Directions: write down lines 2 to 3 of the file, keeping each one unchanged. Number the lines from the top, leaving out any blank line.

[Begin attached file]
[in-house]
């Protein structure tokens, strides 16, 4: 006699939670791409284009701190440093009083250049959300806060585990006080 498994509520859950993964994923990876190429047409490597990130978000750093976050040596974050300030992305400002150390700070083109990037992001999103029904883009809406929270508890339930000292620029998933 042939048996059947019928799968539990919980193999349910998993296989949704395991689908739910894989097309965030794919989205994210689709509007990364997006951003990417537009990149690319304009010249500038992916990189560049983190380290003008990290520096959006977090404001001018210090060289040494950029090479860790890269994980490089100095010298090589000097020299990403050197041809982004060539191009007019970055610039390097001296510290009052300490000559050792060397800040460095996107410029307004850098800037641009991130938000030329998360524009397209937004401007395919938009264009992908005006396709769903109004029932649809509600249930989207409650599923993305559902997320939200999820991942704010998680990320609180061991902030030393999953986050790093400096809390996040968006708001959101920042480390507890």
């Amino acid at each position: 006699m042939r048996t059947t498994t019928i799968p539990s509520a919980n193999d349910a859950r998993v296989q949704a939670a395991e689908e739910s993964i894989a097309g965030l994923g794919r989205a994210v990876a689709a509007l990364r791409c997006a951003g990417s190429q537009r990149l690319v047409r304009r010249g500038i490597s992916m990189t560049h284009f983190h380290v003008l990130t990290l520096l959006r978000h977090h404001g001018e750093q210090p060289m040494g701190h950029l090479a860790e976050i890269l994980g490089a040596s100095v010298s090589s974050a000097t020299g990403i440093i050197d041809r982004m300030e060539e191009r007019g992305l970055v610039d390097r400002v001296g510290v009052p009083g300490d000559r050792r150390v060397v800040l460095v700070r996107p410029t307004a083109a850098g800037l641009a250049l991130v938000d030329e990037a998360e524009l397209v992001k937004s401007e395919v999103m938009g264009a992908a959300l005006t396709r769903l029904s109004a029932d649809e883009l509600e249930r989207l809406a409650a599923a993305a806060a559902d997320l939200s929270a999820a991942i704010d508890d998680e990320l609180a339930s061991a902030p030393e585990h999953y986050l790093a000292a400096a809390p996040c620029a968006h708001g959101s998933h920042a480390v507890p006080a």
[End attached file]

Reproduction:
């Protein structure tokens, strides 16, 4: 006699939670791409284009701190440093009083250049959300806060585990006080 498994509520859950993964994923990876190429047409490597990130978000750093976050040596974050300030992305400002150390700070083109990037992001999103029904883009809406929270508890339930000292620029998933 042939048996059947019928799968539990919980193999349910998993296989949704395991689908739910894989097309965030794919989205994210689709509007990364997006951003990417537009990149690319304009010249500038992916990189560049983190380290003008990290520096959006977090404001001018210090060289040494950029090479860790890269994980490089100095010298090589000097020299990403050197041809982004060539191009007019970055610039390097001296510290009052300490000559050792060397800040460095996107410029307004850098800037641009991130938000030329998360524009397209937004401007395919938009264009992908005006396709769903109004029932649809509600249930989207409650599923993305559902997320939200999820991942704010998680990320609180061991902030030393999953986050790093400096809390996040968006708001959101920042480390507890």
């Amino acid at each position: 006699m042939r048996t059947t498994t019928i799968p539990s509520a919980n193999d349910a859950r998993v296989q949704a939670a395991e689908e739910s993964i894989a097309g965030l994923g794919r989205a994210v990876a689709a509007l990364r791409c997006a951003g990417s190429q537009r990149l690319v047409r304009r010249g500038i490597s992916m990189t560049h284009f983190h380290v003008l990130t990290l520096l959006r978000h977090h404001g001018e750093q210090p060289m040494g701190h950029l090479a860790e976050i890269l994980g490089a040596s100095v010298s090589s974050a000097t020299g990403i440093i050197d041809r982004m300030e060539e191009r007019g992305l970055v610039d390097r400002v001296g510290v009052p009083g300490d000559r050792r150390v060397v800040l460095v700070r996107p410029t307004a083109a850098g800037l641009a250049l991130v938000d030329e990037a998360e524009l397209v992001k937004s401007e395919v999103m938009g264009a992908a959300l005006t396709r769903l029904s109004a029932d649809e883009l509600e249930r989207l809406a409650a599923a993305a806060a559902d997320l939200s929270a999820a991942i704010d508890d998680e990320l609180a339930s061991a902030p030393e585990h999953y986050l790093a000292a400096a809390p996040c620029a968006h708001g959101s998933h920042a480390v507890p006080a």